By Tim Heston, Senior Editor
Everyone talks about the trouble finding skilled labor. More often now, though, I don’t hear about the need for technical aptitude or
training, though both are still important. Instead,
I hear about how managers have trouble finding
So what is a “good” person for a fab shop, exactly? At the very least, a good worker shows up at the
plant and cares about doing a good job, right?
Well, maybe it’s not that simple.
During a software event in Nashville organized
by Epicor earlier this year, former General Electric
CEO Jack Welch spoke about this topic, and he split
workers into four types: those who excel at their
jobs and get along with others (promote these people); those who struggle but get along (help these
people); those who struggle and don’t get along (let
these people go); and, finally, those who excel and
don’t get along with others.
Dealing with the first three is relatively straightforward. But what about the last type, the excellent performers who basically are just a pain to work with?
They show up for work, and they care about doing
a good job, but they don’t make life easy for others.
Not surprisingly, Welch suggested that those people really don’t have a place in a successful organization. They may bring short-term benefit to the
table, but they’ll also cause long-term pain.
Two stories in this issue—one about Chicago
Metal Rolled Products (CMRP) and another about
Lithonia, Ga.-based Southern Metalcraft Inc. (SMI)—
show how critical getting along can be, and they
also show it’s not as straightforward as it seems.
The phrase “working well with others” doesn’t really apply. No one works well with everybody. It’s
about finding a good match. The managers at CMRP
and SMI certainly have done just that.
How did these companies find these people? For
sure, luck has something to do with it, but it doesn’t
always happen entirely by chance. More than 25
years ago, an inspector at a tank fabricator knew
the owner at SMI. He also knew Tim Kennedy, the
tank fabricator’s lead press brake operator. When
the tank fabricator was going out of business, the
inspector suggested Kennedy reach out to SMI.
Kennedy certainly was qualified to run a press
brake, but there was something more. The inspec-
tor thought Kennedy and SMI’s owner would get
along. He was right. After more than a quarter-cen-
tury at SMI, Kennedy will be retiring next year. What
will he miss? “Well, the people, of course,” he said.
“They’re really like family.”
You can teach skills. But if employees never get
along, all the technical experience in the world may
not make a difference.
When manufacturers talk about the challenges
of finding good people, they may really be opining about the lack of community in manufacturing.
With good community, you have a better chance
of finding engaged people who get along well and
enjoy each other’s company. Put those people together for more than 40 hours a week, year after
year, and you get a family. They don’t get along all
the time, but they certainly have a connection—one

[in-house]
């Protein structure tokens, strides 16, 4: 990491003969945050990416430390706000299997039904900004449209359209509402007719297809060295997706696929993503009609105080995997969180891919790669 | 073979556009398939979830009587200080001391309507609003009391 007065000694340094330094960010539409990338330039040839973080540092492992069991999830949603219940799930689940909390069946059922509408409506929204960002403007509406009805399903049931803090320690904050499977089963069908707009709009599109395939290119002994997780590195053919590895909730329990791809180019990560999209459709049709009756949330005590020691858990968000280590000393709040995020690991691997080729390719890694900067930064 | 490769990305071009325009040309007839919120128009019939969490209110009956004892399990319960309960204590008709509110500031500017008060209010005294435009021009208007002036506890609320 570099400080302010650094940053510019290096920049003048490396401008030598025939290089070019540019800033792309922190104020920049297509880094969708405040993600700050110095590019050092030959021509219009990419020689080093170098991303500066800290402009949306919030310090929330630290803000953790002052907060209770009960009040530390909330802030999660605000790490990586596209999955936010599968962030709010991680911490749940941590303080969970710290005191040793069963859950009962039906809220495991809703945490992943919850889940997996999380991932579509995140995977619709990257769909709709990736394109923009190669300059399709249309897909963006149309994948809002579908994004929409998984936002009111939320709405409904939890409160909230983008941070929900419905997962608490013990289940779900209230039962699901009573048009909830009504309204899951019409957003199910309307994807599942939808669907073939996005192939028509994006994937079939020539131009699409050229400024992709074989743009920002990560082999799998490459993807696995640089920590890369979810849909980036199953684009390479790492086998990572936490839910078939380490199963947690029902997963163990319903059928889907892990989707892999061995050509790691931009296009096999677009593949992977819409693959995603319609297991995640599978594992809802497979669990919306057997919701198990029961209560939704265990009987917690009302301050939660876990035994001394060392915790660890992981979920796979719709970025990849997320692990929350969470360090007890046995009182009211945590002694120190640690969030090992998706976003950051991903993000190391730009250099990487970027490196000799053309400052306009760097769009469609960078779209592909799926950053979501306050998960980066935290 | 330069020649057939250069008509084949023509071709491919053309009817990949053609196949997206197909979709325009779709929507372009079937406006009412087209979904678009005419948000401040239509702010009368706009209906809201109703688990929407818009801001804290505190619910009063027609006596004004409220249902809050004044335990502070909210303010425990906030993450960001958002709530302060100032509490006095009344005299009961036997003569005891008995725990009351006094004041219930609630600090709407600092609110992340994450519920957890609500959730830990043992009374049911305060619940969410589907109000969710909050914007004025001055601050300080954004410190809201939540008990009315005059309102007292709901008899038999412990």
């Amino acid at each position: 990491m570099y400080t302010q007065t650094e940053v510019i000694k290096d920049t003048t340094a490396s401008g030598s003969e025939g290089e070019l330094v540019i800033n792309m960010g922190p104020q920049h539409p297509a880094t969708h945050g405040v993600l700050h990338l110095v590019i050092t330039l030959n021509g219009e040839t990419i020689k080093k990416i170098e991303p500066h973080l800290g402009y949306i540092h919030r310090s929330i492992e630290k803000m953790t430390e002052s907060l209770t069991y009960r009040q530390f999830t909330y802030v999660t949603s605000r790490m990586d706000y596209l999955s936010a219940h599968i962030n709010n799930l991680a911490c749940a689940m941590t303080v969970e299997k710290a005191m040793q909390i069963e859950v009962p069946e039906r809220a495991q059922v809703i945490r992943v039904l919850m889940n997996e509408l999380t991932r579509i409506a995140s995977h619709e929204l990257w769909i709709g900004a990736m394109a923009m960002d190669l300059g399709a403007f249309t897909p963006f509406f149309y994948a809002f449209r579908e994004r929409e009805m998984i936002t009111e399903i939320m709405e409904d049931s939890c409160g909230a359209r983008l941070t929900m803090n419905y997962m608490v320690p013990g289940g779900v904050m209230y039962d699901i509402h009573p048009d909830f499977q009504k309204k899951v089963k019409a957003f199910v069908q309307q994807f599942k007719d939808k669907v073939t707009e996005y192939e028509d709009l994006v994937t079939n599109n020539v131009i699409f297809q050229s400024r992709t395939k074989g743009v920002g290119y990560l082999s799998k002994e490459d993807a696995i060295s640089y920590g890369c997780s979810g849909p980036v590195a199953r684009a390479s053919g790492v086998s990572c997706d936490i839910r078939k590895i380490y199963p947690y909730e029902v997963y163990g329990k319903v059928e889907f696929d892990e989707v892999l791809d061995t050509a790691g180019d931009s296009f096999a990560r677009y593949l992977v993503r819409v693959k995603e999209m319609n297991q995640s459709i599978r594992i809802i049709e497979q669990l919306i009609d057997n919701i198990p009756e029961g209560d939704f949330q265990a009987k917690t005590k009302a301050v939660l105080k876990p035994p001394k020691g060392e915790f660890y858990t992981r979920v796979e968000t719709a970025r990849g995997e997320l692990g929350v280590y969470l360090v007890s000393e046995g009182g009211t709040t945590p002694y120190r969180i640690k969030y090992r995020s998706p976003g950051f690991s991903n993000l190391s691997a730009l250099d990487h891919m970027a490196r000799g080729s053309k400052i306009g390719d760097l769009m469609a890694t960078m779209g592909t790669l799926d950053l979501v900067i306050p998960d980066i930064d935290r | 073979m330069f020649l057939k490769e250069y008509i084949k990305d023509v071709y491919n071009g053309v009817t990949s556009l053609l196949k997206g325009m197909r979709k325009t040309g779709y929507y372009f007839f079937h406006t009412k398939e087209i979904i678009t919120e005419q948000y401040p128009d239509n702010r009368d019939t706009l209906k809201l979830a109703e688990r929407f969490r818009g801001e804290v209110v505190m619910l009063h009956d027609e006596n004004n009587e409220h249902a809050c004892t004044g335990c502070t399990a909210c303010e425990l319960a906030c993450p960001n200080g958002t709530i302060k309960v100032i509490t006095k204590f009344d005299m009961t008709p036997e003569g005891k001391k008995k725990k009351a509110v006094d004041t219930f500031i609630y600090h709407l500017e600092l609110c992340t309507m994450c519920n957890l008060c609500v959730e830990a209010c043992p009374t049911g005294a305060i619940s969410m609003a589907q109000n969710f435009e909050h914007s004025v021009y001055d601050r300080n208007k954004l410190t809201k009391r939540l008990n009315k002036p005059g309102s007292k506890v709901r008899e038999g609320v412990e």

that prevents them from leaving for a few cents
more an hour.
So what exactly is a good community? I don’t
think anyone really knows, but one thing’s for sure:
Developing one can’t happen in isolation.
Tom Neppl knows this very well. As president
of Springs Fabrication, an industrial fabricator in
Colorado Springs, Colo., Neppl doesn’t spend all
his time visiting customers (which are across the
U.S.) or at the office. He’s out and about, meeting
people and promoting the manufacturing business.
In 2012 he became chair of the Colorado Regional
Business Alliance, the first time a manufacturer has
held that position. And last year he helped launch
the Southern Colorado Manufacturing Expo (www.
socomexpo.com), an event geared toward students
and the community at large.
“We pulled it off and it was successful,” Neppl
said. “Our measure was, if the schools felt it was
worthwhile, it was a success, and we did get a posi-
tive response. All these kids really haven’t been ex-
posed to a career in manufacturing, because of the
reduction of vocational training in the schools. They
don’t know how high-tech manufacturing is.”
But Springs Fabrication did have the room. Start-
ing in August of this year, the company rented (for
a nominal fee) a portion of its facility—including a
group of welding booths and a classroom—to the
school. Students are still taught by teachers from
the community college, but they drive to Springs
Fabrication to take their classes.
“We give tours to students too,” Neppl said.
“That’s the whole idea of it. It’s one thing to learn
how to weld; it’s another thing to learn how it’s ap-
plied in the real world.”
The best thing about this isn’t the welding knowl-
edge being taught, though that’s of course impor-
tant. Instead, it’s the connection this program builds
with the community at large.
Neppl isn’t alone in his efforts. Various programs
exist that attempt to spread the manufacturing
story, like manufacturing camps sponsored by the
Nuts, Bolts & Thingamajigs® Foundation ( www.nuts
andboltsfoundation.org). Promoting STEM and vocational education is important. But we also need
to build those human connections that create a
healthy manufacturing community.
When knowledgeable people enjoy working with
each other, great things can happen.
Read more from Tim Heston at www.thefabricator.com/author/tim-heston
Can’t we all just get along?
That may be a big part of the skilled-labor crisis
If employees never get along,
all the technical experience
in the world may not
make a difference.